Rather than following a track of days, I try to follow some lines of thought, this time. Lets see how it will work out.
The time difference into California is 10 hours, and I have been spending most of the trans-Atlantic flight and the first night here in San Francisco reading. Pattern Recognition, by William Gibson, a gift by friend that seems oddly appropriate for my current condition. As the literary fashion has had it during recent years, this is also a novel about cryptography and hunt after codes, but it is also a novel about jetlags, advertisement industry, search for significant connections (or illusions of such), about the structures of meaning in general.
Brain is the place for meaning, but it is not the only one. Brain is also about chemistry, the rhythms, ebbs and flows that is the way your body swims in the flows of the world. It is hard to discern some inherent meaning in all of this ‘stuff’ we are surrounded by, perhaps even in human relationships, but is the chemistry is right, profound things can happen. Meaning can take place; feeling and sense, depth and beauty can enter the game of relations, equations, structures of the incomprehensible real.
GDC will take this year place in the Moscone Convention Centre, next to the Sony Metreon Centre of San Francisco. During my first night’s walk there with my half-drunk, jetlagged brain, I got in images of game stores, restaurants, a Sony Style store, a movie multiplex. All these images like pieces of a jigsaw puzzle that do not really connect. I am considering of finding a drugstore and some melatonin tomorrow.
I just want to say something about the world of mobile data. It sucks. The Wi-Fi systems I’ve installed in my home have got their ups and downs (currently the network does not work, again), but it is nothing compared to the situation on the road. When travelling, I pocket two Nokia mobile phones and my laptop has integrated Bluetooth and WLAN card, plus a brand-new Vodafone 3G data card, but I am still mostly unable to get into the net. The settings, the drivers, the jungle of roaming and (re)configuring: reality mostly means staring at the hourglass counting your moments away. There has been a decade to put this right, but clearly it has not been enough.
San Francisco has its distinct identity, which suddenly reminds me of Kuala Lumpur. Also here, the cultural melange, the irreducible contrast. High-rising financial district in contrast to the Chinatown, and the slums starting just off the shopping centres at the Market street. Also the combinations of Asian cultures feel familiar; the Chinese, the Indian, Thai – not only the restaurants, but also the people on the street have familiar faces. Trying to find a place to have burritos and a beer as a lunch, I end up after long walk to eat red Thai curry, cooked a Mexican-Chinese staff.
The first lecture I participated was Raph Kosters recap of his “A Theory of Fun” in GDC’s Serious Games Summit. I am not going to blog these things with any detail, since I know there is going to be several better reports out there (and since I have the habit of losing myself into my own thoughts and missing the key points of speakers in any case). Raph argued that games are a form of cognitive training, and therefore fundamental for our survival, even. The parts about our proclivity into pattern recognition led me thinking about Gibson’s novel and my own puzzlement over our life as meaning-making organisms. He is also talking about the representative “layer” of games as “dressing”. However, what is surface and what is depth is actually negotiable, as far as I can see. Our minds are capable of taking in multiple structures as foundation for meaning-making. And there are cultural reasons why certain people are inclined to find their meaning in interaction or problem-solving, and others in storylines, characterisation or in unravelling the thematic depth, or “message” of particular cultural texts.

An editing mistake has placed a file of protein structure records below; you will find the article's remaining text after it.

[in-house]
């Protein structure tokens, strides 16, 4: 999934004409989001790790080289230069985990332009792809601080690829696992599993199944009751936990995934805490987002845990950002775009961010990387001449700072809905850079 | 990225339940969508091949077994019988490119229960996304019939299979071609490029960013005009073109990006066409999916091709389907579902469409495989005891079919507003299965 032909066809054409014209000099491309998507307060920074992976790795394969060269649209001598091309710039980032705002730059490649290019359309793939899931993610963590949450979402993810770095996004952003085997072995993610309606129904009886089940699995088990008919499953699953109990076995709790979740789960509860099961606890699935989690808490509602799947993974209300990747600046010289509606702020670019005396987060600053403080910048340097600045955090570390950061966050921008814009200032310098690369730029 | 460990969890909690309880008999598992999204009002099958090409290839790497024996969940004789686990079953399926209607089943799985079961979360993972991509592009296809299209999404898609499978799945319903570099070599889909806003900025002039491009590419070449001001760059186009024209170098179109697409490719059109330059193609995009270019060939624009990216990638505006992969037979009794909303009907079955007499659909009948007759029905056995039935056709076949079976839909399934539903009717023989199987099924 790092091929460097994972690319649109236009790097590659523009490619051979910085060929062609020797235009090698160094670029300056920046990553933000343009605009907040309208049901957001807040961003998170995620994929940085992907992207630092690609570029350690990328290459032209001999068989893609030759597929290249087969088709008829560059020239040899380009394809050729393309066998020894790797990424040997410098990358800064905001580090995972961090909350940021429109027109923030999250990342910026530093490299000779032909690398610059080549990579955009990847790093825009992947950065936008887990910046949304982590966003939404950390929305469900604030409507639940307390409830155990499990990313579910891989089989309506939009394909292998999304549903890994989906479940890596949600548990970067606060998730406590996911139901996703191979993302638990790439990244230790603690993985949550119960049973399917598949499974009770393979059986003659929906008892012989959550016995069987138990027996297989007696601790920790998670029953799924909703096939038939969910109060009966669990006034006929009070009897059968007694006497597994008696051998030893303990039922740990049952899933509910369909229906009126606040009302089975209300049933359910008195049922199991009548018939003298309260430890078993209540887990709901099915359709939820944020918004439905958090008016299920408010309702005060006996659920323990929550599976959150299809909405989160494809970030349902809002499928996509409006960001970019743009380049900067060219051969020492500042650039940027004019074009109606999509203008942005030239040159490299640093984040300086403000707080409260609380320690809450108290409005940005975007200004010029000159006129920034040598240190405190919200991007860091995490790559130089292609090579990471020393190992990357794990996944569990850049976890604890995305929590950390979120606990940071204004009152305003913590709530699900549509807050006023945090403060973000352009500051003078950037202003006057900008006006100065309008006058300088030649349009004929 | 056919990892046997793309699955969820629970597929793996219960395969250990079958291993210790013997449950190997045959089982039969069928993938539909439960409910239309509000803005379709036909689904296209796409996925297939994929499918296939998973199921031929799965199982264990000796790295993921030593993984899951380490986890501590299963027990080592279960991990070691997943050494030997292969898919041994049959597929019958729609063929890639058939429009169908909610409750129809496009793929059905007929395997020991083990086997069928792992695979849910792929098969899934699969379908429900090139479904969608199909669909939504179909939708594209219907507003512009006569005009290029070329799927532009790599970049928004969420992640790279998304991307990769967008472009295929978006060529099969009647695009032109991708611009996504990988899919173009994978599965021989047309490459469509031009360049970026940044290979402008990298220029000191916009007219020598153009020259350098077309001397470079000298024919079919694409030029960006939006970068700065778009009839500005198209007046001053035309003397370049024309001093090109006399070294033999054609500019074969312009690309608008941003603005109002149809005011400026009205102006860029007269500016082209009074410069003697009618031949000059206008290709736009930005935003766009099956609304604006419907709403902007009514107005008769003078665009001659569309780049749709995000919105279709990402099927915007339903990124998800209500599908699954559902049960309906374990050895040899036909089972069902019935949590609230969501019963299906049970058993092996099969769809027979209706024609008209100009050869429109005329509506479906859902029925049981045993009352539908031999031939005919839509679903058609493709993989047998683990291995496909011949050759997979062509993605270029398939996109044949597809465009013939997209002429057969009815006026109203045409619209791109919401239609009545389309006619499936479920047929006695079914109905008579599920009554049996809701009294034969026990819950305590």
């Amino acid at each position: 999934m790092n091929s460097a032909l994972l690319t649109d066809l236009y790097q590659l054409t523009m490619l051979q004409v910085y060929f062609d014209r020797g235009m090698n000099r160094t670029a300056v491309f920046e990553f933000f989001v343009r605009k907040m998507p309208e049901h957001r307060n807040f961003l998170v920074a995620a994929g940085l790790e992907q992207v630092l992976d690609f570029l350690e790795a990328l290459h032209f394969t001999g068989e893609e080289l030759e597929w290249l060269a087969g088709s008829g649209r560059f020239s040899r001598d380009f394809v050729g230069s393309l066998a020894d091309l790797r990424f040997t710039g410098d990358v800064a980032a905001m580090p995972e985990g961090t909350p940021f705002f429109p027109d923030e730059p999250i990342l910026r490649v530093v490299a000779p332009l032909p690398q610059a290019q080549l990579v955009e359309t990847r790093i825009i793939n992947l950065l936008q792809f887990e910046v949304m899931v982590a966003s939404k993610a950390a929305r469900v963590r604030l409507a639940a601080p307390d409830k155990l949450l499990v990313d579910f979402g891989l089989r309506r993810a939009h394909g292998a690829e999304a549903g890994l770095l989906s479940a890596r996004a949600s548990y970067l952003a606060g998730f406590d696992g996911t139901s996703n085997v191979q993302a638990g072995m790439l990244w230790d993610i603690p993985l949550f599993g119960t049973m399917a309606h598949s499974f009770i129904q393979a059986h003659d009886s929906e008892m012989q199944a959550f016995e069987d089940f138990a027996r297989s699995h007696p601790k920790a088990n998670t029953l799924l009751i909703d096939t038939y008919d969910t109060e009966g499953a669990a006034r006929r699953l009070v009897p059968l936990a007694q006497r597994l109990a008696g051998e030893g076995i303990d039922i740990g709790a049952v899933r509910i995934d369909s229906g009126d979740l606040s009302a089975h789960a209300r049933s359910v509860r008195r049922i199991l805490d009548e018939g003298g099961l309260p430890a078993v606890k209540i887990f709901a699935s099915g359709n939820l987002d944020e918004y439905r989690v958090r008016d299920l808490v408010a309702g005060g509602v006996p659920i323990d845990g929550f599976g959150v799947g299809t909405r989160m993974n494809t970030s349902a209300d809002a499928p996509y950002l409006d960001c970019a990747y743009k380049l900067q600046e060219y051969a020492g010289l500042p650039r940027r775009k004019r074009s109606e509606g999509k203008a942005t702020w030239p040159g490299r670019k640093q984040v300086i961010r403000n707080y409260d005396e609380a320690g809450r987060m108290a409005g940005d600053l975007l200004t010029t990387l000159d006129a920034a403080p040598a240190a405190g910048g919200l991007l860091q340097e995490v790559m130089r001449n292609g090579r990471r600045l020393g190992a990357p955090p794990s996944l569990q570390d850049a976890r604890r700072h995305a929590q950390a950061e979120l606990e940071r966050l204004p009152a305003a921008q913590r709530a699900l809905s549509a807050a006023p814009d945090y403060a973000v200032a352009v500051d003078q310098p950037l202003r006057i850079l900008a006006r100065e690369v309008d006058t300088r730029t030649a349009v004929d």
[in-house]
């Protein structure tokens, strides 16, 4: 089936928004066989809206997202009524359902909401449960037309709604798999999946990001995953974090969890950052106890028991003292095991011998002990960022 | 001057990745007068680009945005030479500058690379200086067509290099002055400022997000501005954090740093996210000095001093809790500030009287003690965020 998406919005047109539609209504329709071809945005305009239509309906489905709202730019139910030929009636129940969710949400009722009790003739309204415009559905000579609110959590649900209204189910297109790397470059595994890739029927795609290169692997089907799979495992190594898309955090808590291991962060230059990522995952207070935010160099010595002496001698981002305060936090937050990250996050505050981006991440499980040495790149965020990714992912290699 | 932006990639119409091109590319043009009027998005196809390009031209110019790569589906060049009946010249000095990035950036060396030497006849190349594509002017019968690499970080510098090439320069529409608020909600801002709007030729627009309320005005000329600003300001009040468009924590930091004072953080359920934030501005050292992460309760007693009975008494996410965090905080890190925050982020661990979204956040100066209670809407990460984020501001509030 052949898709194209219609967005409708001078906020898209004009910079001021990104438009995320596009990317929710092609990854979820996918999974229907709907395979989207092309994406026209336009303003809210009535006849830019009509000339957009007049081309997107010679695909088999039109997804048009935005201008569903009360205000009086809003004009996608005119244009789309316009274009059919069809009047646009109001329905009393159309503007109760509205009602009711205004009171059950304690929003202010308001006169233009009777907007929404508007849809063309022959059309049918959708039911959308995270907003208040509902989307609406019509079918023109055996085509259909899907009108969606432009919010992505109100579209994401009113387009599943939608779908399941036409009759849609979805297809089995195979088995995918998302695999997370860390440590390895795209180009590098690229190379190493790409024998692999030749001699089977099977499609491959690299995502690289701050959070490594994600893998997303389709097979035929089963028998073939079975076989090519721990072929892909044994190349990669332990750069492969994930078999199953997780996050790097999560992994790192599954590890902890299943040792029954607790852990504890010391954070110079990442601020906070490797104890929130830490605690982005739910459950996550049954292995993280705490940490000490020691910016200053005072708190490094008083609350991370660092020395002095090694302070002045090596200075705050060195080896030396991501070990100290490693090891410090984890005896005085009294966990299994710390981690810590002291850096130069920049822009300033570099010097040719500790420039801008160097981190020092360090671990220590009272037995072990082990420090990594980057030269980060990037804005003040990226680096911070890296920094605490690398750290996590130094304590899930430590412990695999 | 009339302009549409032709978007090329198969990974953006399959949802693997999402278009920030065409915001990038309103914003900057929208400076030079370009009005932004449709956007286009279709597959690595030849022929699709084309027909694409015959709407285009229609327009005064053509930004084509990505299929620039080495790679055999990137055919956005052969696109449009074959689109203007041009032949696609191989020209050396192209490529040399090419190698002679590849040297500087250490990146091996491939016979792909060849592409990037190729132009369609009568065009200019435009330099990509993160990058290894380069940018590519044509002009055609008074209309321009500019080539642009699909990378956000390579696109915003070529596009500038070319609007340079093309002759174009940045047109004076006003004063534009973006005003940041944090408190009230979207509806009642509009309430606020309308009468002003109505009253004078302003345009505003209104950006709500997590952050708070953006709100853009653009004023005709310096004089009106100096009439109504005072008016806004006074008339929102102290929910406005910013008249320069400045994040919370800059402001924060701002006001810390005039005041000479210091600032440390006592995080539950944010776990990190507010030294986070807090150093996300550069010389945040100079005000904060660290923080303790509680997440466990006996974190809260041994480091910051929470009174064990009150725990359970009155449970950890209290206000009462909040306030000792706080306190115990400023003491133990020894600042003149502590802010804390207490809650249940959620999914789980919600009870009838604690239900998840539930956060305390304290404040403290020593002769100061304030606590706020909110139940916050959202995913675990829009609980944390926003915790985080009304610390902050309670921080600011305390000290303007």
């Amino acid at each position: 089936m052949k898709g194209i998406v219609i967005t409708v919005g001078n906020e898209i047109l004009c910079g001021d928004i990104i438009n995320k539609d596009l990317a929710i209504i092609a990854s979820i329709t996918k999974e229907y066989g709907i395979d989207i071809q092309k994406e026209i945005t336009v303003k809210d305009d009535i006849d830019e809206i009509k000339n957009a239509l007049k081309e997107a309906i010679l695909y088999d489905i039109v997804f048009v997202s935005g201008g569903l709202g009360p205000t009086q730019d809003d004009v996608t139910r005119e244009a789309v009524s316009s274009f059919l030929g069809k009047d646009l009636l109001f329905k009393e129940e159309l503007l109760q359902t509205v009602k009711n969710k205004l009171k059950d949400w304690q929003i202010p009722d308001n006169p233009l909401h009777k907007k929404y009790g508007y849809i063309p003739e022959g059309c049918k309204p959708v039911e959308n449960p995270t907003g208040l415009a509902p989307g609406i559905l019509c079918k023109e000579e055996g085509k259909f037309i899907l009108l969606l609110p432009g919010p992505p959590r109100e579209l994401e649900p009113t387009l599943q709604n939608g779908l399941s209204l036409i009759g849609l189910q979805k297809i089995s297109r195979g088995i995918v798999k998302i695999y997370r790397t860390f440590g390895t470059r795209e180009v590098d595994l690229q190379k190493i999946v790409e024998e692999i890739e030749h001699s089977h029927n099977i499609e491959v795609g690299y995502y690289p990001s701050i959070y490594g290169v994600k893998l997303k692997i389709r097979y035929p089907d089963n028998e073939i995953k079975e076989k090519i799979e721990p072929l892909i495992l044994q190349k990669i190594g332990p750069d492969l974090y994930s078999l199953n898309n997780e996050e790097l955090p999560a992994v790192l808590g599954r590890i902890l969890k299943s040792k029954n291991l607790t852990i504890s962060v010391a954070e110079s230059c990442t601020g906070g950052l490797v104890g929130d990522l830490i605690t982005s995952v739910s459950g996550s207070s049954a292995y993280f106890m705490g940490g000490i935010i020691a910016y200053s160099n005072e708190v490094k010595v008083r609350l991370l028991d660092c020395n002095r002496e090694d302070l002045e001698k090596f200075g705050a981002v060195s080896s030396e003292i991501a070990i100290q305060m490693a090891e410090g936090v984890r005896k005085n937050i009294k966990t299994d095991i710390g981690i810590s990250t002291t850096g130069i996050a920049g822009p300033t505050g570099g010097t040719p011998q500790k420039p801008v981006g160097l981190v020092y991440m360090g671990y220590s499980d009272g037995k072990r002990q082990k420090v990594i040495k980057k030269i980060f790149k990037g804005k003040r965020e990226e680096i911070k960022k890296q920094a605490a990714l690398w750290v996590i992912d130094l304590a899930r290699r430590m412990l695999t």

The second talk I heard was by Ian Bogost on advergaming. Most of the media seems to be about advertisement these days, and there are people who claim that advertising is more interesting than the “main content” in most channels. Personally, I am sort of divided. I would use most means of filtering ads away from the programmes I am recording and viewing, for example. On the other hand, some ads are small works of art on their own right, and it would be fine if there would be an “all-ads” channel (or, more likely, a download site) where you could have a look of ads, as much as your heart desires. Keeping track of the consumer society in a controlled way. Rhetoric, persuasion, influence and “message” certainly all relate to the general meaningfulness of communicative action. But especially with covert commercial messages or purposes motivating more and more of our public spaces, it tends to rob something away from the value of attached experiences, I think. Like use of classical tunes in TV ads; suddenly you cannot listen to your favourite composer any more without enforced associations into commercial products invading your consciousness.
I am not probably in the focus audience for advergaming, or even for “serious games” in general (I value games too much in themselves, rather than as tools for some ulterior motives), but both Ian and Raph had fun and informative talks. Still, I might skip the afternoon sessions. I need to work on my GDC roundtable and couple of other work things I carried with me from Finland.